1. Orders such as those made by Justices Shaw and McGee are intended to be final, subject only to the very limited jurisdiction of the Superior Court of Justice under Rule 59.06. While a final order is subject to the broader jurisdiction of the appellate court, the SCJ is not a court with appellate jurisdiction regarding such orders. ( 48)
  2. The real motivation for the motion was that Ms. Mudronja wanted the court to vary the valuation date to allow her to benefit from the appreciation in value of the commercial property held by the corporation. While Ms. Mudronja took the position before Justice Shaw that the valuation date should be the date of the application was heard, she now sought to have a later valuation date set because the property had increased in value. (58-60)
  3. The consequences of accepting Ms. Mudronja’s argument would be that orders are not final. (62)
  4. The court does not have continuing jurisdiction over oppressions cases; to hold otherwise would result in the SCJ “usurping appellate jurisdiction after having made decisions on the determination of the valuation date and the trial of the issue in deciding the value of Mareddy on the determined valuation date”. ( 66-67)
  5. “There is nothing in the OBCA nor in the Rules of Civil Procedure, which gives this court’s (stet) continued jurisdiction.” (69)

RSJ Ricchetti found no evidentiary basis for Ms. Mudronja’s fraud allegations over the way in which Mr. Mudronja obtained the Shaw order. (para. 72)

The court also found no merit in Ms. Murdonja’s allegations that Mr. Mudronja failed to disclose corporate financial records or other relevant material evidence before Justice Shaw or that such evidence was “deliberately destroyed” on the basis that:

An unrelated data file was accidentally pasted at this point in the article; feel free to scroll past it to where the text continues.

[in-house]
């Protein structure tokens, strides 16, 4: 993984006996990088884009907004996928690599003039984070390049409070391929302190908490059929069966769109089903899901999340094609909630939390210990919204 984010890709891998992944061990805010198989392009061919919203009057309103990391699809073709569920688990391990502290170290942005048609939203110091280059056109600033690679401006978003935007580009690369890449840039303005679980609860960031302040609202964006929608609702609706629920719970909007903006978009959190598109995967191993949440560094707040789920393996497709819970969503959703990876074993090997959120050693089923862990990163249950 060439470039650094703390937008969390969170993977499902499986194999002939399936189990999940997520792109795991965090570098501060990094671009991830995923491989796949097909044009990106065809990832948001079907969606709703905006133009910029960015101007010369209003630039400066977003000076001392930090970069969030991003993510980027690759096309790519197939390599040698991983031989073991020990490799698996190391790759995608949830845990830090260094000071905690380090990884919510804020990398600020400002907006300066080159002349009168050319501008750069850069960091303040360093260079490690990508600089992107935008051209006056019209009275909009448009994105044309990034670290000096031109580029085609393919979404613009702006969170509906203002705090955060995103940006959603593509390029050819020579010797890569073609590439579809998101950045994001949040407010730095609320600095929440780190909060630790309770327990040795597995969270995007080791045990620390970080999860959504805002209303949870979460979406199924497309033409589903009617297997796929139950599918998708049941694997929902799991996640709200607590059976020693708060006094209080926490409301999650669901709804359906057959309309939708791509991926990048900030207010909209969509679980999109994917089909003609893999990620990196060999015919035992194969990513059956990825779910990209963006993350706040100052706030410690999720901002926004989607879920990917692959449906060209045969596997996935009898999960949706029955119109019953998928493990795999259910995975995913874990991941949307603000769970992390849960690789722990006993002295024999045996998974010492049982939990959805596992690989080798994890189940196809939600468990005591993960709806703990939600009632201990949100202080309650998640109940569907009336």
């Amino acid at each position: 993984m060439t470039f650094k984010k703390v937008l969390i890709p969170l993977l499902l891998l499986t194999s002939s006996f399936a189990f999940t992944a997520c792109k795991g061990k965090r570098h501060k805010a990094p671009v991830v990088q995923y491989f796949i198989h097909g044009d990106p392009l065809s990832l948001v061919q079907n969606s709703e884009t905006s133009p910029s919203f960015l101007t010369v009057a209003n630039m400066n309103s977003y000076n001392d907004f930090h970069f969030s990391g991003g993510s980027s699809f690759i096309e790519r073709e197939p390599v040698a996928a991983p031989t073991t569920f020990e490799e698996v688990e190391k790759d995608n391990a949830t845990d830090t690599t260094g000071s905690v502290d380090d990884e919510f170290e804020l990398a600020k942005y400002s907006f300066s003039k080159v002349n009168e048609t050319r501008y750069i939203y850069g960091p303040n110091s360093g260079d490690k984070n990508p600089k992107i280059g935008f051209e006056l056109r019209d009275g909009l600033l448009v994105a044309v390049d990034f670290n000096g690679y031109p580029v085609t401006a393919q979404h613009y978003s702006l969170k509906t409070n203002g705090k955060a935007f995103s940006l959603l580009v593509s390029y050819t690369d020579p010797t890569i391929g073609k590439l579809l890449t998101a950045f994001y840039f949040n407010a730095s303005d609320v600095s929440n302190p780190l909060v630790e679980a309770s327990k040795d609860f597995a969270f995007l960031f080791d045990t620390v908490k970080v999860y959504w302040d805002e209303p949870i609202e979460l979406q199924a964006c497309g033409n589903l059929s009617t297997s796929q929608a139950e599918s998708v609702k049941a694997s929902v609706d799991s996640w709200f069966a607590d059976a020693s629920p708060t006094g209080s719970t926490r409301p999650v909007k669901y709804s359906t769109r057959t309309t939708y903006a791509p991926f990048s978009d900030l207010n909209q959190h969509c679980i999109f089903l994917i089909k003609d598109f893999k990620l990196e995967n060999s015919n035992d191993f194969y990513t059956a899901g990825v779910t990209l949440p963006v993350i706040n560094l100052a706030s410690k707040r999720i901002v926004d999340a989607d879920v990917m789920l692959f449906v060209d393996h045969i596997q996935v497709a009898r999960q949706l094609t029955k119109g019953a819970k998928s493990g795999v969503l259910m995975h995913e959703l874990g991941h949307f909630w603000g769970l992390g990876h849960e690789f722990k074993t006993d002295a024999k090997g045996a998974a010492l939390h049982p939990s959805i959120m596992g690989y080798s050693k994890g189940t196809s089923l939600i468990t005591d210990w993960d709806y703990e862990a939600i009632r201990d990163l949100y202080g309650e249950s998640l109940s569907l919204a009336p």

1. The documents complained of were requested by her counsel after the hearing before and decision of Justice Shaw; (74)
  2. The documents were in fact disclosed at the hearing before Shaw J. (80-81); and
  3. Allegedly “deliberately destroyed” documents did not meet the test for new evidence. Those documents were historical financial statements that were not required to be retained because they were older than 6 years, and the destruction of which Mr. Mudronja acknowledged he authorised prior to commencement of the OBCA proceeding when Ms. Mudronja was a director who could herself have requested them. There was also no evidence that these historic records would have had any bearing on Justice Shaw’s determination of a fair and equitable valuation date (84-85 and 87-92).

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Arbitration & Business Cases is a blog created by Igor Ellyn and Robin Dodokin in September 2021. Kathryn Manning joined us in October 2022. Our intention is to provide timely, concise summaries and commentary of Ontario and Canadian case law on arbitration and business matters.


Igor Ellyn,
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Robin Dodokin,
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Kathryn J. Manning,